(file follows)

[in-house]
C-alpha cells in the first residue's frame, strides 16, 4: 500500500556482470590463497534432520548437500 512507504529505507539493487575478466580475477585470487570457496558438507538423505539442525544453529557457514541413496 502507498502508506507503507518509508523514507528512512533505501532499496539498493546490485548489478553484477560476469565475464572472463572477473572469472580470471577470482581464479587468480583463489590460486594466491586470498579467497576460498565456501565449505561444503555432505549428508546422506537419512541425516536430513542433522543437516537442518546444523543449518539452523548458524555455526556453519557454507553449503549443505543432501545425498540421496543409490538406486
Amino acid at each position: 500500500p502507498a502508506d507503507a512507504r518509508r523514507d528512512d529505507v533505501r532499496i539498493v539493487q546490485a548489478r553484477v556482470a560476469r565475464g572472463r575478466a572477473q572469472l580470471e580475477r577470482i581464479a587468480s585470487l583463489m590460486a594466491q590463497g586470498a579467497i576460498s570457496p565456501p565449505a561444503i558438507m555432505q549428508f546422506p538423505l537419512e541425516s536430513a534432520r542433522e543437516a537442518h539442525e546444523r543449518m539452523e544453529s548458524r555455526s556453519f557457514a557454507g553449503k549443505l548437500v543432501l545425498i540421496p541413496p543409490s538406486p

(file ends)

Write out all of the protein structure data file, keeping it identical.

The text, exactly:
[in-house]
C-alpha cells in the first residue's frame, strides 16, 4: 500500500556482470590463497534432520548437500 512507504529505507539493487575478466580475477585470487570457496558438507538423505539442525544453529557457514541413496 502507498502508506507503507518509508523514507528512512533505501532499496539498493546490485548489478553484477560476469565475464572472463572477473572469472580470471577470482581464479587468480583463489590460486594466491586470498579467497576460498565456501565449505561444503555432505549428508546422506537419512541425516536430513542433522543437516537442518546444523543449518539452523548458524555455526556453519557454507553449503549443505543432501545425498540421496543409490538406486
Amino acid at each position: 500500500p502507498a502508506d507503507a512507504r518509508r523514507d528512512d529505507v533505501r532499496i539498493v539493487q546490485a548489478r553484477v556482470a560476469r565475464g572472463r575478466a572477473q572469472l580470471e580475477r577470482i581464479a587468480s585470487l583463489m590460486a594466491q590463497g586470498a579467497i576460498s570457496p565456501p565449505a561444503i558438507m555432505q549428508f546422506p538423505l537419512e541425516s536430513a534432520r542433522e543437516a537442518h539442525e546444523r543449518m539452523e544453529s548458524r555455526s556453519f557457514a557454507g553449503k549443505l548437500v543432501l545425498i540421496p541413496p543409490s538406486p